PARIS – As President Emmanuel Macron swarmed among crowds during a campaign halt in northern France last week, an elderly voter stood up to protest one of his most unpopular economic proposals: raising the retirement age from 62 65 years old to finance France’s national pension system.
“Retirement at 65, no, no!” Cried the woman, digging a finger into Mr. Macron’s chest as he tried to calm her. The stormy exchange was captured by a camera. Two hours later, he withdrew, saying he would consider changing the age to 64. “I do not want to divide the country,” he said on French television.
Mr Macron’s address on a key element of his economic platform in an industrial region supporting far-right brandman Marin Le Pen ahead of next week’s French presidential election was a reminder of the social disaster that has plagued voters. He and Mrs Le Pen have sharply different views on how to deal with these concerns.
Like they cross the country in the whirlwind of a last-minute campaign, their run-off will depend largely on perceptions of the economy. Concerns about growing economic insecurity and rising living costs amid the aftermath of Russia’s war against Ukraine have become major issues in the race, ahead of security and immigration.
Ms Le Pen won by a narrow margin in last week’s round of voting in places that lost jobs due to deindustrialisation, where she found a ready audience for her promises to boost purchasing power, create employment through “smart” protectionism and shield France from European policies that have expanded globalization.
Although Macron is still expected to win a tough race, workers in the troubled blue-collar bastions may be a problem. Despite a strong recovery in France from the Covid blockade – the economy is now growing at around 7 per cent and unemployment has fallen to a 10-year low of 7.4 per cent – many believe inequality has widened rather than narrowed, as he promised. five years since Mr Macron took office.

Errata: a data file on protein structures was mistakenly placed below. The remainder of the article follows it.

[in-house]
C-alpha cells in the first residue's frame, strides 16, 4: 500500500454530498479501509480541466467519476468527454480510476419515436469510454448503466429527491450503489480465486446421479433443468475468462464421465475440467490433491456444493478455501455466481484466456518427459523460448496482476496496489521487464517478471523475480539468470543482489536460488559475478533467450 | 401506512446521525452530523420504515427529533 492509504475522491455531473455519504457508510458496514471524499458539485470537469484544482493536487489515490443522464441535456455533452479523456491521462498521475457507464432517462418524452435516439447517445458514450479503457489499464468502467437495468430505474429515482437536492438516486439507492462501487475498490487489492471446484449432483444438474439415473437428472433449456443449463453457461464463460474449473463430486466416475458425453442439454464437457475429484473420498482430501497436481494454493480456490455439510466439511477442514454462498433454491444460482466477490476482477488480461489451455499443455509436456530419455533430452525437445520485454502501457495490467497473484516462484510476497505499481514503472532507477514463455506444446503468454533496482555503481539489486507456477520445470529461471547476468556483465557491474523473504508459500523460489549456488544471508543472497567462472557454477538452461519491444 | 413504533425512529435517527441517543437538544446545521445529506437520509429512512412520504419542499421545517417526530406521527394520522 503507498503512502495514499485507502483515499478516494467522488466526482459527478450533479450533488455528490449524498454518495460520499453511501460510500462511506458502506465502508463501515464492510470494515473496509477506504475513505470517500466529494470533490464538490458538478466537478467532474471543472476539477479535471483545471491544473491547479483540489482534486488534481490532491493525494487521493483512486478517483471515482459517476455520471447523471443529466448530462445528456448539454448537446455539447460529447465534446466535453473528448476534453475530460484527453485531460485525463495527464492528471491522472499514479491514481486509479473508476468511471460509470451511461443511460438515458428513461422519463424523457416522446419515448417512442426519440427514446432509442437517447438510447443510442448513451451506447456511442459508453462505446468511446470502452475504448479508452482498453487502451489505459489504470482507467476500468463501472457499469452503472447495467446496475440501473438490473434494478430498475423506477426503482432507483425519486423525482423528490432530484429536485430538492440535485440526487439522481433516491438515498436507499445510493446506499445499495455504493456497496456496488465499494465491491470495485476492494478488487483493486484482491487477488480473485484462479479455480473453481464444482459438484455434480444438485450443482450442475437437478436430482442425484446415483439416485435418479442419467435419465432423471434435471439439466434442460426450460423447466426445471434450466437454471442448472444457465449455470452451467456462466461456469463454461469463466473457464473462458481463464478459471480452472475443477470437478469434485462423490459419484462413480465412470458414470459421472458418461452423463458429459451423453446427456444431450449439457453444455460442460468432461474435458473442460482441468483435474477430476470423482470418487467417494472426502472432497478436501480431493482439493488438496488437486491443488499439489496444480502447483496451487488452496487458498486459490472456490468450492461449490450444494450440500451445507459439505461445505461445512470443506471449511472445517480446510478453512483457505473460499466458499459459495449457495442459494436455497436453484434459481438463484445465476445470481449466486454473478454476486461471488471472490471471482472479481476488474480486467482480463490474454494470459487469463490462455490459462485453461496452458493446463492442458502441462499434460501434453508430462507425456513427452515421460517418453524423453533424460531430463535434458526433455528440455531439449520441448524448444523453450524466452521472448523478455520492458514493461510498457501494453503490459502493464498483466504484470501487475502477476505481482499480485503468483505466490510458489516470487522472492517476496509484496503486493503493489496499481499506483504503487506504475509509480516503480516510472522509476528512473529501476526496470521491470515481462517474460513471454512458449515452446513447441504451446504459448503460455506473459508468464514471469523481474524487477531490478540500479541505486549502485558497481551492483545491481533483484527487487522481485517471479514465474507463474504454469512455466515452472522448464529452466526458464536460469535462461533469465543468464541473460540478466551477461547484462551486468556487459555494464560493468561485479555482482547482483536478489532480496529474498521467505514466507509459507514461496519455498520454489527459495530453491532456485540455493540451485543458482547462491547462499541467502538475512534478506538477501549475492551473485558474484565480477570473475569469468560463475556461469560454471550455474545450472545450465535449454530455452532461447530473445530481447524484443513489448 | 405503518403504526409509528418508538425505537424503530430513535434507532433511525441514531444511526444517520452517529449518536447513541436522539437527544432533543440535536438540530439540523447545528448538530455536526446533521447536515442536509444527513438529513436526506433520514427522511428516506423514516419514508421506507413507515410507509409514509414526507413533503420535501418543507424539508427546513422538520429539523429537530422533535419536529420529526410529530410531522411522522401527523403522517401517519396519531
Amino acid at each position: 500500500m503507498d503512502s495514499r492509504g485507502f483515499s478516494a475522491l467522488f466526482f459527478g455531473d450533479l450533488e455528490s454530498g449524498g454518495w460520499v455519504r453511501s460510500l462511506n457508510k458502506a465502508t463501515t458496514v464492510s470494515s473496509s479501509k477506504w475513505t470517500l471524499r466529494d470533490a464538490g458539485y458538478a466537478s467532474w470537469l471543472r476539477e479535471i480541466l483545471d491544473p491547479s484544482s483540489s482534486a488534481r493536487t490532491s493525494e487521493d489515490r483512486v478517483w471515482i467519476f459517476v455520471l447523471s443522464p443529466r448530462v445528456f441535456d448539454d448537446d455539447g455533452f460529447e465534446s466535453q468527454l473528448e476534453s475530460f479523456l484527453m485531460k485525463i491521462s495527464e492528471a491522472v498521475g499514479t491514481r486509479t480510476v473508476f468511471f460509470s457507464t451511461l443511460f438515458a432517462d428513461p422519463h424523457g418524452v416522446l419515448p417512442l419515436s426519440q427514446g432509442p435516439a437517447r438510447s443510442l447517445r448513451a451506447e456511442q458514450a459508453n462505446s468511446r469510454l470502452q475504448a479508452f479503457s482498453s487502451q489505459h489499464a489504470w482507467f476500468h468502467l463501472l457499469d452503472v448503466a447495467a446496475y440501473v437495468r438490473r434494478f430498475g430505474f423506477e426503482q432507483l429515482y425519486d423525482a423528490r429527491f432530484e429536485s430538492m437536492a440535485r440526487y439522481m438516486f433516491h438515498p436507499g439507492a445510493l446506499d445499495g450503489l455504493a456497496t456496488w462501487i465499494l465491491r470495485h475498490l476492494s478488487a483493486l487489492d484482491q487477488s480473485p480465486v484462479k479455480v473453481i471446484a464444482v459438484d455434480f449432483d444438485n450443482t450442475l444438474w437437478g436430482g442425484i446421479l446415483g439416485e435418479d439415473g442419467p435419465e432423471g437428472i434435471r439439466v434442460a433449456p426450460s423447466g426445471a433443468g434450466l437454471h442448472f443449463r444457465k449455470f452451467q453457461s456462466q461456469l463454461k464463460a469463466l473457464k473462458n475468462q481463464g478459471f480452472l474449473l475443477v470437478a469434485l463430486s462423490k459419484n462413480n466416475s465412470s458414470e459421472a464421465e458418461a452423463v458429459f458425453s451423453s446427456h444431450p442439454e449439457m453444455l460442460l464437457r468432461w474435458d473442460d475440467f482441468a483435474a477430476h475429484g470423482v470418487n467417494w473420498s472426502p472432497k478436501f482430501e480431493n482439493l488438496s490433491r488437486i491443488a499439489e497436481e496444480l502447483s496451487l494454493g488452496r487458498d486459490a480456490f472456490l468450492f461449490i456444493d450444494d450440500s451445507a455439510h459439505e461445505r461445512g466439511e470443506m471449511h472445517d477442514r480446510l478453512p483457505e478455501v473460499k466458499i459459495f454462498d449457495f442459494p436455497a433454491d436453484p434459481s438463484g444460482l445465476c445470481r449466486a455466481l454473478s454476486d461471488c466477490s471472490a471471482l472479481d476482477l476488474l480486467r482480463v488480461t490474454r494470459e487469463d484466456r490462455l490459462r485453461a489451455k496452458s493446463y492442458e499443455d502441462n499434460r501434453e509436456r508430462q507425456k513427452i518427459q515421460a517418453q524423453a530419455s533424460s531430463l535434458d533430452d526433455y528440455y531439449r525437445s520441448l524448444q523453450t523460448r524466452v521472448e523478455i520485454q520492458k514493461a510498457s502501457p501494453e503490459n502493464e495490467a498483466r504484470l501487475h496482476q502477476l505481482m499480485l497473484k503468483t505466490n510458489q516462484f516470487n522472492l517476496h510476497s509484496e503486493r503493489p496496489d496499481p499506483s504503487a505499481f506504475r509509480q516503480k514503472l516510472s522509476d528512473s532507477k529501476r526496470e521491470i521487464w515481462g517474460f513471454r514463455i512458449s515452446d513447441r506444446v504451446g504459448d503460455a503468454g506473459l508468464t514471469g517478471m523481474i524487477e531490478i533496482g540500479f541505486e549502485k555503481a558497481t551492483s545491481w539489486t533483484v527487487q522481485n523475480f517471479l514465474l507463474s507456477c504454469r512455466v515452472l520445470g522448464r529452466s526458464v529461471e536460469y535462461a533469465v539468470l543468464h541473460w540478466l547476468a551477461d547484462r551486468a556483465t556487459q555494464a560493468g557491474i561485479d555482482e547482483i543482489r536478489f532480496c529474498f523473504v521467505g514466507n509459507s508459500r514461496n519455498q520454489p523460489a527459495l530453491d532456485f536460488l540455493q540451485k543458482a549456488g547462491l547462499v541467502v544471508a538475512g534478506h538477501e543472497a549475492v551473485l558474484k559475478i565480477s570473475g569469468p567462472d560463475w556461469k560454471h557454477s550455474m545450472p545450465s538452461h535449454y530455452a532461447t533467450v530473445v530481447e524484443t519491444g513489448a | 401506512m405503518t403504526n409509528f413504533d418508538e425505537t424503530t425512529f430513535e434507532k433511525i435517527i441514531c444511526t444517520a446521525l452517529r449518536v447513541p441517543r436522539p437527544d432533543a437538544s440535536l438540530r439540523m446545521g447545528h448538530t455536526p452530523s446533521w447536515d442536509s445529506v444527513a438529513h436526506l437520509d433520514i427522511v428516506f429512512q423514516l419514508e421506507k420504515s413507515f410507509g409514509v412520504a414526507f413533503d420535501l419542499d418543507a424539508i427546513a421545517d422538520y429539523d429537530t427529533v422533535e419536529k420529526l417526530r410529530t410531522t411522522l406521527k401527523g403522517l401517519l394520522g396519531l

After the traditional left and right parties in France broke up in the first round of voting, both candidates are struggling to lure the undecided and voters who gravitate to their opponents – especially far-left favorite Jean-Luc Melenchon – largely by reworking the main plans for their economic programs to attract those struggling to cope.
Pensions are an example. Mr Macron is working to recalibrate his image as a president who prefers the wealthy classes of France, the business establishment and white-collar voters, while undertaking major overhauls of the economy to boost competitiveness.
In 2019, he was forced to put aside his plans to raise the retirement age to 65 after noisy national strikes closed much of France. He sought to streamline France’s complex system of public and private pension schemes into a state-run plan to cover a deficit of 18 billion euros, or about $ 19 billion.
Following his confrontation in northern France last week, Mr Macron insisted that he would continue to gradually reduce the retirement age – by four months a year, starting next year – but that he was ready to discuss easing the plan in its later stages. .
“This is not dogma,” he told politics. “I have to listen to what people say to me.”
Ms Le Pen accused Macron of engaging in a policy of “social ruin” and of blowing with the wind to attract votes, although he also changed gears after the protectionist economic platform he developed five years ago scared business . She has abandoned plans to leave the European Union and the eurozone.
Today, Ms Le Pen supports maintaining the current retirement age of 62, abandoning previous attempts to reduce it to 60 – although some workers engaged in intensive manual labor such as construction may retire at a lower age.
While Ms. Le Pen sought to rename her far-right National Rally party a kinder, gentler party than the one she led in 2017, albeit with a clear anti-immigrant message, she focused on economic issues close to blue collar voters’ hearts.